is a positive integer unique to the pair a,b except for exchanging a and b...

I tried proving it a few different ways but really I don't know why it seems to work. I looked at many examples where it holds and usually there are 3,6,9, or 12 solutions over the integers but except for a,b and b,a one of the two integers is always negative... Maybe the proof is simple, if 12 is the most solutions there can be and you know two solutions will both be negative integers, and 8 will have 1 negative and 1 positive integer, that only leaves two to be positive, but I wasn't able to get to that... Maybe also there's an argument from the symmetries that have to exist, I don't know...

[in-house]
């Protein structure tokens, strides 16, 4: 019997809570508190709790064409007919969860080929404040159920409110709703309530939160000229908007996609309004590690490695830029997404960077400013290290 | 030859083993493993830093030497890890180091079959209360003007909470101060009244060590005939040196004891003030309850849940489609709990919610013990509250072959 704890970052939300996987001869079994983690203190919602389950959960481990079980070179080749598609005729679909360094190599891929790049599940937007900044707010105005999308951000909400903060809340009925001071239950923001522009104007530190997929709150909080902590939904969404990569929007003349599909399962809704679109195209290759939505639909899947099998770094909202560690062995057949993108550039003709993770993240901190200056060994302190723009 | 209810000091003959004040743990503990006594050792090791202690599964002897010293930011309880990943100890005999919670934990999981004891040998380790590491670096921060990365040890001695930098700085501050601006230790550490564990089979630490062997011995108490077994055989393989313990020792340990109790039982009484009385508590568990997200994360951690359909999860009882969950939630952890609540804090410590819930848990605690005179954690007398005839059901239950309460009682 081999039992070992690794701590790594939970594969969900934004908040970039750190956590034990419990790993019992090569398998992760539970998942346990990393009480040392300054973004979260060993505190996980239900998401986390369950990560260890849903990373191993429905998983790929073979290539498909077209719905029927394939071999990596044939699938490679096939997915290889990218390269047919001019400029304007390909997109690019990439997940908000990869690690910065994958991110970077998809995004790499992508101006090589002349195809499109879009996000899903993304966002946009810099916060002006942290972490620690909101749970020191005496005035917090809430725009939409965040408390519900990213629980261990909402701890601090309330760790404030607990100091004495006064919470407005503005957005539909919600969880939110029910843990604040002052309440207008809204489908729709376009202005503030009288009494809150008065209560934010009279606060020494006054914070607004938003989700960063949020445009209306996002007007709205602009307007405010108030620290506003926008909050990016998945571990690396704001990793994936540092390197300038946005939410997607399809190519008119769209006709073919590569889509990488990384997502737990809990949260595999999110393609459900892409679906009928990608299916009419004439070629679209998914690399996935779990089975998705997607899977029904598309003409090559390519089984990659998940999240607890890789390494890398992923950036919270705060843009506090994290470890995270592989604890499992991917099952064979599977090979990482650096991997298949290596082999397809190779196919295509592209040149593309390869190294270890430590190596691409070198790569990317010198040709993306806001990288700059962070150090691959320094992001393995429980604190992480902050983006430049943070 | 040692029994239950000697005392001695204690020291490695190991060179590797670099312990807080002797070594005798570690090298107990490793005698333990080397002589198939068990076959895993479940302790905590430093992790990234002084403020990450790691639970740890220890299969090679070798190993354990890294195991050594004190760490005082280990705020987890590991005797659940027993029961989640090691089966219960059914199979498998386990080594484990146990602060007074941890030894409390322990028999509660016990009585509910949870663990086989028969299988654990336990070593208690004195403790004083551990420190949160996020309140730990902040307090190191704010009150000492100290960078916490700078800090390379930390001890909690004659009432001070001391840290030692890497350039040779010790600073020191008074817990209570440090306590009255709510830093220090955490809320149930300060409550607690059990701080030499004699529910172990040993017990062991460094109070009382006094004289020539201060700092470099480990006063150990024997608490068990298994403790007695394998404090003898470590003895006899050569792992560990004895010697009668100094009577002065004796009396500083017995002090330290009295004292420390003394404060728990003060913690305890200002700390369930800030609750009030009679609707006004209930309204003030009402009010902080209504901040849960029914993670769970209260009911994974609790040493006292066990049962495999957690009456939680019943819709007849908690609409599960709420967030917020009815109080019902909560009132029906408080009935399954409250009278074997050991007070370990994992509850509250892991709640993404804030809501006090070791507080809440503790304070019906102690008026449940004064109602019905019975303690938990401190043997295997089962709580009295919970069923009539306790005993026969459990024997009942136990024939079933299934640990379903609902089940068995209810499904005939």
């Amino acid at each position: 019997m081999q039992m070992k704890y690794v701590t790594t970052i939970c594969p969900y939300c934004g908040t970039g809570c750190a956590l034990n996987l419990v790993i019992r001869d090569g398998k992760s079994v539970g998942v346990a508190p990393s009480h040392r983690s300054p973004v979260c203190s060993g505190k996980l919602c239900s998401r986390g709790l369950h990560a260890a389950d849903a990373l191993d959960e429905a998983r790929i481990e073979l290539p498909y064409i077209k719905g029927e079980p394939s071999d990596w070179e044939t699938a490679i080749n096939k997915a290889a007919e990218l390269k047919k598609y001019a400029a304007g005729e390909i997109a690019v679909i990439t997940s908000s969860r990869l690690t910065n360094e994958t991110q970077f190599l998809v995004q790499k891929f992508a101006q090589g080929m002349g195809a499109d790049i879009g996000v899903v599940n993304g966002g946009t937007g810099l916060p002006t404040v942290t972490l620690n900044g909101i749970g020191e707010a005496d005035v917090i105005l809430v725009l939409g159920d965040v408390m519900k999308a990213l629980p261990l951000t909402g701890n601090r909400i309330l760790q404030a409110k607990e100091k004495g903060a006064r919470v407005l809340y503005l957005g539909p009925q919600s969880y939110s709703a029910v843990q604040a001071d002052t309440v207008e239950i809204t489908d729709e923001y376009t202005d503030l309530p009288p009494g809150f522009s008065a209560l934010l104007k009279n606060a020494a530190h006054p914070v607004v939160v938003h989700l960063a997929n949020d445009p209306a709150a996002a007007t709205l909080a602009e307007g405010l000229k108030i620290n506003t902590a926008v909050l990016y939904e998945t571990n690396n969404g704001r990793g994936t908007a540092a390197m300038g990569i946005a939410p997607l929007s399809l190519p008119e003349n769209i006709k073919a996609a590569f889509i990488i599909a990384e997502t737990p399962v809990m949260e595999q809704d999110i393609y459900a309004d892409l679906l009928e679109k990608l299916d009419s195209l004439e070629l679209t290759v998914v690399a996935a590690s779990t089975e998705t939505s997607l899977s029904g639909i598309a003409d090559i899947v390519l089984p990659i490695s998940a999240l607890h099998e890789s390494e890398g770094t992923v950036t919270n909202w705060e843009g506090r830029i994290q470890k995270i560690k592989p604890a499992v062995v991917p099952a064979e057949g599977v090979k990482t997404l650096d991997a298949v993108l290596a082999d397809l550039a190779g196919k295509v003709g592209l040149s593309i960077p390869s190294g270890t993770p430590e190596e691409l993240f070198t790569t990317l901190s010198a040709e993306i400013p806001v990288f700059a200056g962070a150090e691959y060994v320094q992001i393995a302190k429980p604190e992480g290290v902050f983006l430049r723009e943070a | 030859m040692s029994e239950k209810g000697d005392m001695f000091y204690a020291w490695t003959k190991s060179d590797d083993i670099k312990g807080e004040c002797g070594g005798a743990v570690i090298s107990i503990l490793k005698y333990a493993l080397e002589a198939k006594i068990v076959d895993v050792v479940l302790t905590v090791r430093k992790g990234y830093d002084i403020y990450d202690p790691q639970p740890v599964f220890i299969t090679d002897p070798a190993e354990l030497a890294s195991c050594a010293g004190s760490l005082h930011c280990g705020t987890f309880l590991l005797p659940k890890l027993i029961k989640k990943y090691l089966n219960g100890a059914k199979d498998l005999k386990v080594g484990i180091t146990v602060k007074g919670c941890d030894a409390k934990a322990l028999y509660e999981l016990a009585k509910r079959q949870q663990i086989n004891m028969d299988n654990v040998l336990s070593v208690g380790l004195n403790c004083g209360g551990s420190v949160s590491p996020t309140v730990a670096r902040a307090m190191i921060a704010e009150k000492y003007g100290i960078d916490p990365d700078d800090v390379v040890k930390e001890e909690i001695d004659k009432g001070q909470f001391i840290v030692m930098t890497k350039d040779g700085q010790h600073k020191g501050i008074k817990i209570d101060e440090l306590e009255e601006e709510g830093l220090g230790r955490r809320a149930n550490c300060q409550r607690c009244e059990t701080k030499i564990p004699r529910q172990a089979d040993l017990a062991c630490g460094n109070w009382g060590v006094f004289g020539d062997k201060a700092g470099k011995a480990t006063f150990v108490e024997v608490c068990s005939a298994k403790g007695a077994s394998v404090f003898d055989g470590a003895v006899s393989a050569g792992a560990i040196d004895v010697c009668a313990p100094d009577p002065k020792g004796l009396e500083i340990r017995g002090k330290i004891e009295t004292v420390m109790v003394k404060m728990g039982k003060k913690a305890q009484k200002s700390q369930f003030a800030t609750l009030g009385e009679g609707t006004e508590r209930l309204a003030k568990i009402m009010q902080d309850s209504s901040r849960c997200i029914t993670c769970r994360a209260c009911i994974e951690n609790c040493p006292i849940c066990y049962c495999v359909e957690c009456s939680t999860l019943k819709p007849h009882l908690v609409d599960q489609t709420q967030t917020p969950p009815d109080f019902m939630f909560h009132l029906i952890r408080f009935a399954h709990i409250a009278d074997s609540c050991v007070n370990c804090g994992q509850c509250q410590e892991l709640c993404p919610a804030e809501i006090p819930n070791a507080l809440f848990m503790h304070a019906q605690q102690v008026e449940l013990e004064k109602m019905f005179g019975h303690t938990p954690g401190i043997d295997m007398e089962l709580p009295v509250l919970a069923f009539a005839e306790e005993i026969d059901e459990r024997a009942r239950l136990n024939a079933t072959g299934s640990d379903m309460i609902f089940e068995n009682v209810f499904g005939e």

For 3,4 the solutions are:

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